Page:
Walking/Running for Beginners

Most people believe running is an “either/or” activity. You’re either a runner or you’re not. Despite the simplicity of the activity, many just don’t feel comfortable pursuing it. While running may feel difficult at the outset, almost everyone is capable of some form of brisk movement. The challenge, especially for beginners, is finding the right balance between too much and too little. Too much and you end up sore, tired and unmotivated. Too little and the potential gains are limited.

When should you walk/run? Some people walk or run early in the morning to energize themselves for the day. Others run or walk in the evening to unwind after work. Some use a work day lunch hour as “recess” to get a walk or run in. The best time is the time that you enjoy most.

Where should you walk/run? Streets and sidewalks are okay but beware of traffic and heed the rules of the road. Trails, such as our rail trail or bush trails, are an excellent venue as they are softer and more forgiving on the joints than pavement.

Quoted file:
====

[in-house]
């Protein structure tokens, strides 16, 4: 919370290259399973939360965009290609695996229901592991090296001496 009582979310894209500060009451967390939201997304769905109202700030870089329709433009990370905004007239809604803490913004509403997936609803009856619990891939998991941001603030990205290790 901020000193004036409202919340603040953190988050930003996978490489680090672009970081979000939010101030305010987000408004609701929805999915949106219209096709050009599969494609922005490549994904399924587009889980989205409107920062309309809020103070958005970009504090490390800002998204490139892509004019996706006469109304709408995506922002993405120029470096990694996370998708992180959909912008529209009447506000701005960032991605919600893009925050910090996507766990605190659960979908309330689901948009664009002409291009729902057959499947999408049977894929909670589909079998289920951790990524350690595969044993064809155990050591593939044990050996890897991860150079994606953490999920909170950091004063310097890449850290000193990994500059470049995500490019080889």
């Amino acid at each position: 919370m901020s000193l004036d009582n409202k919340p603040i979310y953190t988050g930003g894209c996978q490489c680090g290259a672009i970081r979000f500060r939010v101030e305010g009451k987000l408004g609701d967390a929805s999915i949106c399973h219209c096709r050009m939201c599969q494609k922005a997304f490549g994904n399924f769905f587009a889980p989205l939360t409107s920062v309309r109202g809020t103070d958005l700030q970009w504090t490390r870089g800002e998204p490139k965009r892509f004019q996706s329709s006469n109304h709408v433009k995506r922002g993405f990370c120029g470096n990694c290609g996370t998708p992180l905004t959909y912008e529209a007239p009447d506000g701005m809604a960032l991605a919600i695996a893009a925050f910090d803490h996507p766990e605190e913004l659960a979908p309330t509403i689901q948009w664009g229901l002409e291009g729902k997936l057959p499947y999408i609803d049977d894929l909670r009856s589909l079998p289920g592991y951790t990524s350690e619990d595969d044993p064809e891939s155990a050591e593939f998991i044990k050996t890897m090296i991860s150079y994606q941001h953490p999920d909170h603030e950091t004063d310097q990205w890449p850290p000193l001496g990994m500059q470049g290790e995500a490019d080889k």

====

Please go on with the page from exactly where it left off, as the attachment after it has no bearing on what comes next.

Equipment: Comfortable, breathable clothing and a good pair of running shoes.

Benefits: Reduced risk of heart disease, improved bone density, increased caloric expenditure, decreased blood sugar levels and a reduced risk of diabetes.

The first time you plan to run consider beginning with a walk. Walk briskly for 8-10 minutes prior to running especially if you are new to running. The purpose of the warm-up is to prepare your joints and muscles, specifically the heart muscle, for the increased effort. Alternate walking and running for a total of 20-30 minutes. This will help prevent next day muscle soreness and decrease your risk of injuries. For best results repeat this workout three times each week. Walking can be done daily but it’s best to put a recovery day in between runs. Gradually increase your running time as you gradually reduce the walking portion. Eventually you will be running the entire time. Then you can work on gradually increasing your distance or speed.

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If running isn’t your thing, try speed walking. Speed walk for 30 seconds, then a more comfortable pace for 3 minutes. Alternate between the two for the duration of your route. Choosing a route with hills will increase the intensity if you are looking for a challenge but don’t want to run. Your fitness level will improve the more you participate in this style of training. Enjoy a fitness walk or run just for the health of it!

 

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